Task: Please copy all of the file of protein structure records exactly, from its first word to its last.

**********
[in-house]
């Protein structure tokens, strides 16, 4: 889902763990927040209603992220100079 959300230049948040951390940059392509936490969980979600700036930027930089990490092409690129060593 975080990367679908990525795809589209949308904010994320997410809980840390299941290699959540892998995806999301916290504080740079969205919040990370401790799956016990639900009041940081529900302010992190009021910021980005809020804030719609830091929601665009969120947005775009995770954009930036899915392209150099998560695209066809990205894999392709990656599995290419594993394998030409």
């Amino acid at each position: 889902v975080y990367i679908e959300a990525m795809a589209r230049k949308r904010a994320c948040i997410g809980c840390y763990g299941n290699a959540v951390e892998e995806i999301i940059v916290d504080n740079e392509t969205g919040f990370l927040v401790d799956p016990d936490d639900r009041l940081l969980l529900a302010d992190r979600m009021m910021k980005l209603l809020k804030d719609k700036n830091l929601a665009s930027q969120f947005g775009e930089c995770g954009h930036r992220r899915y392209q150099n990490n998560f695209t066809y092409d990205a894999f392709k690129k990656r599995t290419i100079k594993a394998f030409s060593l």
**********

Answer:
[in-house]
């Protein structure tokens, strides 16, 4: 889902763990927040209603992220100079 959300230049948040951390940059392509936490969980979600700036930027930089990490092409690129060593 975080990367679908990525795809589209949308904010994320997410809980840390299941290699959540892998995806999301916290504080740079969205919040990370401790799956016990639900009041940081529900302010992190009021910021980005809020804030719609830091929601665009969120947005775009995770954009930036899915392209150099998560695209066809990205894999392709990656599995290419594993394998030409």
């Amino acid at each position: 889902v975080y990367i679908e959300a990525m795809a589209r230049k949308r904010a994320c948040i997410g809980c840390y763990g299941n290699a959540v951390e892998e995806i999301i940059v916290d504080n740079e392509t969205g919040f990370l927040v401790d799956p016990d936490d639900r009041l940081l969980l529900a302010d992190r979600m009021m910021k980005l209603l809020k804030d719609k700036n830091l929601a665009s930027q969120f947005g775009e930089c995770g954009h930036r992220r899915y392209q150099n990490n998560f695209t066809y092409d990205a894999f392709k690129k990656r599995t290419i100079k594993a394998f030409s060593l």